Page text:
“The First Fall Classic”

One of the things that keeps me watching baseball is its sense of history. The icons (buildings, clubs, players) always loom. One of my favorite books was “Ball Four” by Jim Bouton. I wound up having a conversation with Mr. Bouton on a completely different matter and of course, he offered to inscribe my copy. This is after who I realized with whom I was chatting and let professional stances head right out the door. I’ve digested his other works including his leading the battle to keep the local minor league stadium in his current hometown afloat. From there, I’ve digested the works of Thomas Boswell, David Halberstram, Peter Gammons and many others. It’s no coincidence that some of the better baseball movies come from the less glamourous moments, because that is often where the best stories are.

It was a kick to pick up “The First Fall Classic” by Mike Vaccaro. Mike was two years behind me at St. Bonaventure University and tells a great tale of what remains (in the words of his publisher), “nearly a century later, the greatest World Series ever played. In October of 1912, seven years before gambling nearly destroyed the sport, the world of baseball got lucky. It would get two teams-the Boston Red Sox and the New York Giants, winners of a combined 208 games during the regular season-who may well have been the two finest ball clubs ever assembled to that point. Most importantly, during the course of eight games spanning nine days in that marvelous baseball autumn, they would elevate the World Series from a regional October novelty to a national obsession. The games would fight for space on the front pages of the nation’s newspapers, battling both an assassin’s bullet and the most sensational trial of the young century, with the Series often carrying the day and earning the “wood.” In THE FIRST FALL CLASSIC, veteran sports journalist and author Mike Vaccaro brings to life a bygone era in cinematic and intimate detail-and gives fans a wonderful page-turner that re-creates the magic and suspense of the world’s first great series.”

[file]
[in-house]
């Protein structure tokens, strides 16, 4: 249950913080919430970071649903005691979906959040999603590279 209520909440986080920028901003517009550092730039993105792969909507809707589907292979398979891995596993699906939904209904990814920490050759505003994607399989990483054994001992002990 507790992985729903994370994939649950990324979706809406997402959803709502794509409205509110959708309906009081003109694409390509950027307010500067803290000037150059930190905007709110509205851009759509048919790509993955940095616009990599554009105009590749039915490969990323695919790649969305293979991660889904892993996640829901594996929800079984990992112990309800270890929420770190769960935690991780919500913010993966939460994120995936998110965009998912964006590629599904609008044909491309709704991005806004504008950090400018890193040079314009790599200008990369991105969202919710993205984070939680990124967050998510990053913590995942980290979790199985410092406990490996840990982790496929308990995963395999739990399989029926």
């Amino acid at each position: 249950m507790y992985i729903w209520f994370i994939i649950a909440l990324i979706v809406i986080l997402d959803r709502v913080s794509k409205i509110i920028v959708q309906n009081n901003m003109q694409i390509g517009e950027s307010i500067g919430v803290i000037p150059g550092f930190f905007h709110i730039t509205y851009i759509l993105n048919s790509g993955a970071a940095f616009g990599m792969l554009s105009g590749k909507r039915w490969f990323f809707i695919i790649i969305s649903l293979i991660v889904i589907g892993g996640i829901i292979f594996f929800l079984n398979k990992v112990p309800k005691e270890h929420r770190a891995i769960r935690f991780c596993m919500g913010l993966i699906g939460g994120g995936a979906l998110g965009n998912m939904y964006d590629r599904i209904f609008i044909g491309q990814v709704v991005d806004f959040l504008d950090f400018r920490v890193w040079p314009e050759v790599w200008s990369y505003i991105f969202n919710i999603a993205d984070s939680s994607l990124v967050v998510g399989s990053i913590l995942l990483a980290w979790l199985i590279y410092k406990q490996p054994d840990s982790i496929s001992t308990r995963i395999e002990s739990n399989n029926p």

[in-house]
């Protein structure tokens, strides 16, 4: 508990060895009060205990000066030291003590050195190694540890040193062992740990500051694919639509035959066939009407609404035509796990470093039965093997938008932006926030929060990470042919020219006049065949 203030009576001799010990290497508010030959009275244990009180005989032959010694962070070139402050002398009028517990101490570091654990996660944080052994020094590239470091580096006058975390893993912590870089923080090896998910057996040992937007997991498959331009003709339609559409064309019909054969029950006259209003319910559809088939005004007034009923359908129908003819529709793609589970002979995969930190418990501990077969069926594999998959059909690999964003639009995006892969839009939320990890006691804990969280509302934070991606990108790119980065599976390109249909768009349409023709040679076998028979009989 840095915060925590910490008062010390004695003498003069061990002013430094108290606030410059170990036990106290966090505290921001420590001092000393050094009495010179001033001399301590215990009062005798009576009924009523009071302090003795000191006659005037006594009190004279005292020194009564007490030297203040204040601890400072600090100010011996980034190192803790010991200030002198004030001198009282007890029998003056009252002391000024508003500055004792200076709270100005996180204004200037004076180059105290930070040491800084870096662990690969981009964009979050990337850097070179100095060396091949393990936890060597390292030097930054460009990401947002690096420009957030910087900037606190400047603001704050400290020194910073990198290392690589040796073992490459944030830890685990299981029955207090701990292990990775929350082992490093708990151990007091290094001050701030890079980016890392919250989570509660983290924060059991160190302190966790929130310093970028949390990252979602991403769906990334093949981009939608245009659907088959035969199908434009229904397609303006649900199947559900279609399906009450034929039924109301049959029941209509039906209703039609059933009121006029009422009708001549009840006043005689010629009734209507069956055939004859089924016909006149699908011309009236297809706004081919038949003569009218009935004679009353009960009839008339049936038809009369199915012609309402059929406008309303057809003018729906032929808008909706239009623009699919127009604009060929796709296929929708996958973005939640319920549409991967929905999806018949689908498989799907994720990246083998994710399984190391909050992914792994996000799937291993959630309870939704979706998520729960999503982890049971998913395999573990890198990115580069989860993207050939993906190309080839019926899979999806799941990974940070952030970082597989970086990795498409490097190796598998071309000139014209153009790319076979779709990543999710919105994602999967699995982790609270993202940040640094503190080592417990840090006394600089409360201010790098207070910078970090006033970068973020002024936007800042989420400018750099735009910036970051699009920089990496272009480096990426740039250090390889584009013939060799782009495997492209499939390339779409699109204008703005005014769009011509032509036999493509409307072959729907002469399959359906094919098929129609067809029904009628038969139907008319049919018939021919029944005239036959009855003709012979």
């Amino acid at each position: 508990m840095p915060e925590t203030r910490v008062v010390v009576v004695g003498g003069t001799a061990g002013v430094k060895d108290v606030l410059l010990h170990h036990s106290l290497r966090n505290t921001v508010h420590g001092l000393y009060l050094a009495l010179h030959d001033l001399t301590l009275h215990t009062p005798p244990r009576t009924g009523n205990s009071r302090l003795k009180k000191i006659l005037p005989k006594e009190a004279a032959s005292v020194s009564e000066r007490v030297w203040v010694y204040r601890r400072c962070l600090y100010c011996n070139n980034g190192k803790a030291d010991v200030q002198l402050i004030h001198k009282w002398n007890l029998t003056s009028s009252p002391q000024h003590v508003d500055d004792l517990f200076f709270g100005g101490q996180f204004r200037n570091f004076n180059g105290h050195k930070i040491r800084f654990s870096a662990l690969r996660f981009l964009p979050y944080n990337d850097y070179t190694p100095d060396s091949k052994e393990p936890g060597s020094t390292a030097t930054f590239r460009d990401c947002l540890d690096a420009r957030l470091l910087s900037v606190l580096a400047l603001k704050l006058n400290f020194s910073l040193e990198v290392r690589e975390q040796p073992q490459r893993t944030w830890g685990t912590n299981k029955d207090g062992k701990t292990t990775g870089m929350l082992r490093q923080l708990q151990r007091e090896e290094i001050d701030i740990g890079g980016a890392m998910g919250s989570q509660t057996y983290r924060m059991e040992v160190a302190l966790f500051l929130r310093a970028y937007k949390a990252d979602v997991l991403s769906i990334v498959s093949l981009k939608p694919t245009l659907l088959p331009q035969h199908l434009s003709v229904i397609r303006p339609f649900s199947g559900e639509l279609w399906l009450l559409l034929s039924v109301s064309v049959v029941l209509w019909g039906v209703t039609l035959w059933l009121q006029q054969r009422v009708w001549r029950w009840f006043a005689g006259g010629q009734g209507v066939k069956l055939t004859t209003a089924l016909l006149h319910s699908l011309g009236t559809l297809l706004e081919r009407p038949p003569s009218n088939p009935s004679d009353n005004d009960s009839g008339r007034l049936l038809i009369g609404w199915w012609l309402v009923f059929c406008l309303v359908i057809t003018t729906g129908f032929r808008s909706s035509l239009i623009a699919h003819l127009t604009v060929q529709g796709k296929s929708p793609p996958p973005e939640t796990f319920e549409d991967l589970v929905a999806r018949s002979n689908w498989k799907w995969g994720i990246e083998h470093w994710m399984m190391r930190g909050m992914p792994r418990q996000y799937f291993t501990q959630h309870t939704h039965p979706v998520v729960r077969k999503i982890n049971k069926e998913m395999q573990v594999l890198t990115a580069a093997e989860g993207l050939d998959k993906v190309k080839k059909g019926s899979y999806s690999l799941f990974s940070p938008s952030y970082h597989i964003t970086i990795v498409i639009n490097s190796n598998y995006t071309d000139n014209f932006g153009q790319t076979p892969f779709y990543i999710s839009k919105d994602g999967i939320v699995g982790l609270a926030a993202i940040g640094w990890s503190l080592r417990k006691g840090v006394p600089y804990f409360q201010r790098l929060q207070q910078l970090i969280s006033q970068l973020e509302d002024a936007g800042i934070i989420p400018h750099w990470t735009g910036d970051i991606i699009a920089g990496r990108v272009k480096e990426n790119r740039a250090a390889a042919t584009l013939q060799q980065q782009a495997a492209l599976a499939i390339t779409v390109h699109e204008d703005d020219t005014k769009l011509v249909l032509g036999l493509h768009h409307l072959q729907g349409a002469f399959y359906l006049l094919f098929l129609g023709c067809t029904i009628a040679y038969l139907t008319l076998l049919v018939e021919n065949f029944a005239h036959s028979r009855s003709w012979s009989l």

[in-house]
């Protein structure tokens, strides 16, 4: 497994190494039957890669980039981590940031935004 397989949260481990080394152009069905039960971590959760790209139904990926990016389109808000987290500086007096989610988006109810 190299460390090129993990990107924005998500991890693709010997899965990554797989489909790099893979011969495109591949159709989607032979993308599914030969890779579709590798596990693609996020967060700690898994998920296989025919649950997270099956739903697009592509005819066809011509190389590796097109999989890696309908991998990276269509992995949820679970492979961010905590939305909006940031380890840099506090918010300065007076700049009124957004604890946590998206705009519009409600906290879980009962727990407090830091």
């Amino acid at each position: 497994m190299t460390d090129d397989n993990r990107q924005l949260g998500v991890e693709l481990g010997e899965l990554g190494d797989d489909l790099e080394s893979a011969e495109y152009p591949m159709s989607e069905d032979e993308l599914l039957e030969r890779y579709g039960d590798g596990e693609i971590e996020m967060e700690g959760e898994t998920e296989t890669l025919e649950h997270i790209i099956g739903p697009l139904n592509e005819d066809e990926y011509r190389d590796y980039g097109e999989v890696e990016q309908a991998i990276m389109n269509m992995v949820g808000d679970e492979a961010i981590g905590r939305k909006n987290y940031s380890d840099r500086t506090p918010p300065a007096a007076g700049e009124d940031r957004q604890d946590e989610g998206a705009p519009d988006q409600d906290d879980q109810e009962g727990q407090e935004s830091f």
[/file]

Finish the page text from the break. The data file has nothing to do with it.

I have an affinity for the publishers notes since I used to write them. I remember the first time I read “Eight Men Out” by Eliot Asimov. He told story elements like they were bullet points. You saw the scene but there was no extraneous materials. Mike gives the lesser known tale of the 1912 Series a great cinematic feel which is even more impressive since the actual visuals aren’t necessarily ready at hand. It’s a tremendous work and I’m glad to see somebody I knew deserve the glowing reviews he is currently receiving. There is no grand collection of highlights to cull from but having the book, I feel like I’ve seen them.

Nice job, Mike


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